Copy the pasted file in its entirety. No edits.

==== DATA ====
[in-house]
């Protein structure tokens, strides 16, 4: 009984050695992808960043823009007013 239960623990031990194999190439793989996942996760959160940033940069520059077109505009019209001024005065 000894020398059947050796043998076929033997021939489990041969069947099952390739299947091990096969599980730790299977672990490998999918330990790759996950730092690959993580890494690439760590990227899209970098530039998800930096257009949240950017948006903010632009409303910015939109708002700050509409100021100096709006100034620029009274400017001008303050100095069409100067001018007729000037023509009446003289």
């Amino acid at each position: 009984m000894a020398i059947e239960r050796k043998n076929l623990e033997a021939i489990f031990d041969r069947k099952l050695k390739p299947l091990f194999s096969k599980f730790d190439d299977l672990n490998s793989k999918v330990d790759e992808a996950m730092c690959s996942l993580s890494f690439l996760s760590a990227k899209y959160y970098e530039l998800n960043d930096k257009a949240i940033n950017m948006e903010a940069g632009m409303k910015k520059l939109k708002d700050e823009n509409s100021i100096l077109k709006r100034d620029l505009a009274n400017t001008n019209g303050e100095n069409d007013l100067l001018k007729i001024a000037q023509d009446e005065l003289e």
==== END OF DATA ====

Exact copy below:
[in-house]
């Protein structure tokens, strides 16, 4: 009984050695992808960043823009007013 239960623990031990194999190439793989996942996760959160940033940069520059077109505009019209001024005065 000894020398059947050796043998076929033997021939489990041969069947099952390739299947091990096969599980730790299977672990490998999918330990790759996950730092690959993580890494690439760590990227899209970098530039998800930096257009949240950017948006903010632009409303910015939109708002700050509409100021100096709006100034620029009274400017001008303050100095069409100067001018007729000037023509009446003289």
């Amino acid at each position: 009984m000894a020398i059947e239960r050796k043998n076929l623990e033997a021939i489990f031990d041969r069947k099952l050695k390739p299947l091990f194999s096969k599980f730790d190439d299977l672990n490998s793989k999918v330990d790759e992808a996950m730092c690959s996942l993580s890494f690439l996760s760590a990227k899209y959160y970098e530039l998800n960043d930096k257009a949240i940033n950017m948006e903010a940069g632009m409303k910015k520059l939109k708002d700050e823009n509409s100021i100096l077109k709006r100034d620029l505009a009274n400017t001008n019209g303050e100095n069409d007013l100067l001018k007729i001024a000037q023509d009446e005065l003289e």